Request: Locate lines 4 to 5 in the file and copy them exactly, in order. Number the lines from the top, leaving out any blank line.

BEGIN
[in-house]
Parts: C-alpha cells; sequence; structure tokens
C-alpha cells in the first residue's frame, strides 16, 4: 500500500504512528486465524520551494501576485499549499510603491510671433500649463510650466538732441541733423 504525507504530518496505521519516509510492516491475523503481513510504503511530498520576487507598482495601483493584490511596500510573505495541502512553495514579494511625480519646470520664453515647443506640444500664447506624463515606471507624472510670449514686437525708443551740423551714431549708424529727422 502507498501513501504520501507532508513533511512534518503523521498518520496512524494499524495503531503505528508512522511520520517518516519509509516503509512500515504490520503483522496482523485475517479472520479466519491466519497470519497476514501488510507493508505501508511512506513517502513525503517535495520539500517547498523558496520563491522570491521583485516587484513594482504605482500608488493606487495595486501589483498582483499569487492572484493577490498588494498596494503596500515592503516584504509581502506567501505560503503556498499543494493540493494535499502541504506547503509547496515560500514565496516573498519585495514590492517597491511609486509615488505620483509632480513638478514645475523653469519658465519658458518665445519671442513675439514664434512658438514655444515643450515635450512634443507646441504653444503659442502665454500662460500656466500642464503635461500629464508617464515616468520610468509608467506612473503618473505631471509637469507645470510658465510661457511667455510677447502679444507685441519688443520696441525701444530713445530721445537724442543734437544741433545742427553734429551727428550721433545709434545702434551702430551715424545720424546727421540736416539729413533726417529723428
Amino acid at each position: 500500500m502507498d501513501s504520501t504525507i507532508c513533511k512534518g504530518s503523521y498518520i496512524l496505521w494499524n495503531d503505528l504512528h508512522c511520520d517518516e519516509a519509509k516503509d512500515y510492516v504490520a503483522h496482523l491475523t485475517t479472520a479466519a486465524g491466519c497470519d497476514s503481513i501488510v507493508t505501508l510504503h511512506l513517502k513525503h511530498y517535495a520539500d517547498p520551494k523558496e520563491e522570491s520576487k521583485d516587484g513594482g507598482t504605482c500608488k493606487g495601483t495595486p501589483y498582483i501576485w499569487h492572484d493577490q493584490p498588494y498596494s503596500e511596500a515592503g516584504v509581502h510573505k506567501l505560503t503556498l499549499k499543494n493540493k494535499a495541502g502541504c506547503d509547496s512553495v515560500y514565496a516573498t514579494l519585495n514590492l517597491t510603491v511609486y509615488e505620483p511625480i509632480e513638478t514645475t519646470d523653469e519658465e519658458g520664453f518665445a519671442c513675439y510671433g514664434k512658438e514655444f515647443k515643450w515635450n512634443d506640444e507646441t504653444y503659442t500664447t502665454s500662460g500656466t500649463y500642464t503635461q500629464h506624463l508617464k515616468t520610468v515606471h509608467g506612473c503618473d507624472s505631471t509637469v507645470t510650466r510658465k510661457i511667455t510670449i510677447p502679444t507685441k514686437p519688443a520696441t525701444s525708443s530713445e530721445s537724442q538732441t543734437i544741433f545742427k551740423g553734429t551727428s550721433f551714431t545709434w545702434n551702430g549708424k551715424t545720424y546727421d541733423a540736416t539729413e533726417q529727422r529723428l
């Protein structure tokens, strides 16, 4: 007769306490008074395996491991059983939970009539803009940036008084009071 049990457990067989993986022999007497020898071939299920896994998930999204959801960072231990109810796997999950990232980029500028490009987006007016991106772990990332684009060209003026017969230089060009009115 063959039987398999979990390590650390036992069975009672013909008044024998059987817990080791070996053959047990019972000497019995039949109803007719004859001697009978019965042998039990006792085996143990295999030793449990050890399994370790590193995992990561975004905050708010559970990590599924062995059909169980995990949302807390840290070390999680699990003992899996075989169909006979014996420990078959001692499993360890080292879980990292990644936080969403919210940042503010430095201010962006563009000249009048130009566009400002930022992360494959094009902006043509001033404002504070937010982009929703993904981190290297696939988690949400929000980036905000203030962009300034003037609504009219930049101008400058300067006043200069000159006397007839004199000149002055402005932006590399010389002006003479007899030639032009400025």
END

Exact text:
Amino acid at each position: 500500500m502507498d501513501s504520501t504525507i507532508c513533511k512534518g504530518s503523521y498518520i496512524l496505521w494499524n495503531d503505528l504512528h508512522c511520520d517518516e519516509a519509509k516503509d512500515y510492516v504490520a503483522h496482523l491475523t485475517t479472520a479466519a486465524g491466519c497470519d497476514s503481513i501488510v507493508t505501508l510504503h511512506l513517502k513525503h511530498y517535495a520539500d517547498p520551494k523558496e520563491e522570491s520576487k521583485d516587484g513594482g507598482t504605482c500608488k493606487g495601483t495595486p501589483y498582483i501576485w499569487h492572484d493577490q493584490p498588494y498596494s503596500e511596500a515592503g516584504v509581502h510573505k506567501l505560503t503556498l499549499k499543494n493540493k494535499a495541502g502541504c506547503d509547496s512553495v515560500y514565496a516573498t514579494l519585495n514590492l517597491t510603491v511609486y509615488e505620483p511625480i509632480e513638478t514645475t519646470d523653469e519658465e519658458g520664453f518665445a519671442c513675439y510671433g514664434k512658438e514655444f515647443k515643450w515635450n512634443d506640444e507646441t504653444y503659442t500664447t502665454s500662460g500656466t500649463y500642464t503635461q500629464h506624463l508617464k515616468t520610468v515606471h509608467g506612473c503618473d507624472s505631471t509637469v507645470t510650466r510658465k510661457i511667455t510670449i510677447p502679444t507685441k514686437p519688443a520696441t525701444s525708443s530713445e530721445s537724442q538732441t543734437i544741433f545742427k551740423g553734429t551727428s550721433f551714431t545709434w545702434n551702430g549708424k551715424t545720424y546727421d541733423a540736416t539729413e533726417q529727422r529723428l
């Protein structure tokens, strides 16, 4: 007769306490008074395996491991059983939970009539803009940036008084009071 049990457990067989993986022999007497020898071939299920896994998930999204959801960072231990109810796997999950990232980029500028490009987006007016991106772990990332684009060209003026017969230089060009009115 063959039987398999979990390590650390036992069975009672013909008044024998059987817990080791070996053959047990019972000497019995039949109803007719004859001697009978019965042998039990006792085996143990295999030793449990050890399994370790590193995992990561975004905050708010559970990590599924062995059909169980995990949302807390840290070390999680699990003992899996075989169909006979014996420990078959001692499993360890080292879980990292990644936080969403919210940042503010430095201010962006563009000249009048130009566009400002930022992360494959094009902006043509001033404002504070937010982009929703993904981190290297696939988690949400929000980036905000203030962009300034003037609504009219930049101008400058300067006043200069000159006397007839004199000149002055402005932006590399010389002006003479007899030639032009400025």